A lawmaker in Kansas is seeking to criminalize the distribution of “harmful” materials to minors in schools, lifting an exemption for teachers using approved materials. Advocates working against the bill worry it will have a “chilling” effect on teachers in the state.
“It’s purely a reaction to this instance of this one particular sex ed poster,” said Micah Kubic, of the American Civil Liberties Union of Kansas, who testified against the bill. “This poster must be the most impactful poster in the history of the poster.”
The text-only poster, displayed in Hocker Grove Middle School in Shawnee, Kansas, in 2014 was titled, “How Do People Express Their Sexual Feelings?” and included the words “hugging,” “grinding” and “anal sex.” Kubic said the bill is unnecessary. “The teacher who put that up was disciplined by the school almost immediately after that parent complained,” he said.
“There was a list of sexual acts, some of which were highly offensive,” Sen. Mary Pilcher-Cook told KMBC 9 News. Pilcher-Cook previously introduced a bill that would criminalize surrogate parenting, saying “you are creating a child purposely that you know is not going to have a biological mother.”
The bill would criminalize displaying material to minors that is “harmful,” including “any description, exhibition, presentation or representation, in whatever form, of nudity, sexual conduct, sexual excitement or sadomasochistic abuse when the material or performance.” The bill looks likely to pass the state Senate this week, and carries a penalty of up to six months in jail. Kansas already has a law that protects minors from “harmful” material, mainly to prevent adults from distributing pornography to minors. As it is written now, the law includes an exemption for teachers, but this bill aims to remove that exemption. Pilcher-Cook has not yet responded to ThinkProgress’ requests for comment.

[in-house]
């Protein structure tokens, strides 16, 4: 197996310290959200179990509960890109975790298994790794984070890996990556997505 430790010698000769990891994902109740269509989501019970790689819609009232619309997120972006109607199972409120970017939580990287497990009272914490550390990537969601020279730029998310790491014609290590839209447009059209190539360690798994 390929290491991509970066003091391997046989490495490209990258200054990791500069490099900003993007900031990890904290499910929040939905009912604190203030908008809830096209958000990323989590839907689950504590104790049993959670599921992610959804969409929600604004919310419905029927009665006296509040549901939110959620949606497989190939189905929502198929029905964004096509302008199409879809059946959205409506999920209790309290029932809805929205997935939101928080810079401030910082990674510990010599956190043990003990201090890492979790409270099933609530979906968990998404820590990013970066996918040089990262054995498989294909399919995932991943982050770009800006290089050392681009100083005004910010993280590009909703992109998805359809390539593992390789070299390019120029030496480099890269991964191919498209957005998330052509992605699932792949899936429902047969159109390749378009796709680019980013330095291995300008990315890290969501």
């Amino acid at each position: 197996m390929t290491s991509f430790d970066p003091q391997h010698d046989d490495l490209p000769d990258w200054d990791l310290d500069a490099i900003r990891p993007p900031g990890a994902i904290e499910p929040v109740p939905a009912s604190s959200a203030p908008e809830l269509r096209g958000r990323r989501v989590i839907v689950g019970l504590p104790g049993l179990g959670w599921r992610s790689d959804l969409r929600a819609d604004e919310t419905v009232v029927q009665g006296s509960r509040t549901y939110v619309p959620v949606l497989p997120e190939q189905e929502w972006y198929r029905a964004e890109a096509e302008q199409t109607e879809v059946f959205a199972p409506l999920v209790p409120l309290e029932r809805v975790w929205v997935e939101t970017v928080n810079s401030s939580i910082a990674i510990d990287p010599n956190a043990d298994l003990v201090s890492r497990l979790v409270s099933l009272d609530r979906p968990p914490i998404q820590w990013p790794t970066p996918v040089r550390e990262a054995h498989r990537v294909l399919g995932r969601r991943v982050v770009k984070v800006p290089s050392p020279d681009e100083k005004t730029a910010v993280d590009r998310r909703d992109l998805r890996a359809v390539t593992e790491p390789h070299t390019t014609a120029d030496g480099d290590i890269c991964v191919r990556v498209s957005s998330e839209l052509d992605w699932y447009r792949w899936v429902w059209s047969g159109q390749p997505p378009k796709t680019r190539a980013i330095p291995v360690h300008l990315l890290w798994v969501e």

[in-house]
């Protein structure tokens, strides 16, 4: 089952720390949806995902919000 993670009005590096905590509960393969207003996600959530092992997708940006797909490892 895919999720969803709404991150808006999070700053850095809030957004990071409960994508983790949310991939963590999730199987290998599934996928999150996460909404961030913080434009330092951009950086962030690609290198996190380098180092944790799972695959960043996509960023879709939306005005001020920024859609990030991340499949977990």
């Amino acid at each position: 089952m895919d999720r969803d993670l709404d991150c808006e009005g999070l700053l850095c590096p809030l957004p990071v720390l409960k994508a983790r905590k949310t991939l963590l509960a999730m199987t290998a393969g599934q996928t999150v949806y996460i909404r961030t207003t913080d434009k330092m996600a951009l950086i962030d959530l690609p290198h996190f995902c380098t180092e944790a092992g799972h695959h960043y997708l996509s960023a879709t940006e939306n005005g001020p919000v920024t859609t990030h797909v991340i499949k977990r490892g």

ACLU Kansas and teachers worry that the language is overly broad, and that teachers could be targeted for things that are part of a normal curriculum, including books with sexual or controversial themes like Huckleberry Finn. A lesson an anatomy, say, might be dicey for a biology teacher, or an art history class could be scrubbed because some of the content included nudes.
Marcus Baltzell, communications director at the Kansas National Education Association, warned that teachers already worry about the effect. “One person’s objection about something is now putting a blanket of silence, a blanket of censorship over an entire state. Is that what we want?”
“It makes me feel like I need to self-censor,” Baltzell, who is a certified teacher, said. “Now I have to consider anything that would have any kind of text or imagery or anything that would be remotely questionable by say one individual I can be brought up on charges for that.”
Baltzell pointed out that there are already rigorous standards in place to deal with parents who object to materials presented by teachers. “This is a solution in search of a problem,” he said.
Another bill inspired by the poster that inspired the “harmful” materials bill would require schoolchildren to “opt in” to sex ed rather than “opt out.” Baltzell, though he didn’t comment on the details of the state’s sex ed program, did note that an opt in standard is harmful. “We think that’s difficult and dangerous for the child who needs this education but doesn’t have that same active and involved parent that another student does,” he said.
According to the Sexuality Information and Education Council of the United States, Kansas’ statewide curriculum already prescribes “a complete program of abstinence until marriage in human sexuality that is developmentally appropriate, including information about sexually transmitted diseases, especially HIV/AIDS.” Research has shown that students educated in an abstinence-only environment tend to have sex earlier and more often than students educated with more comprehensive materials.
ACLU Kansas’ Kubic pointed out that there are only three other states that currently have “opt in” requirements. “We’ll be going in the wrong direction,” he said.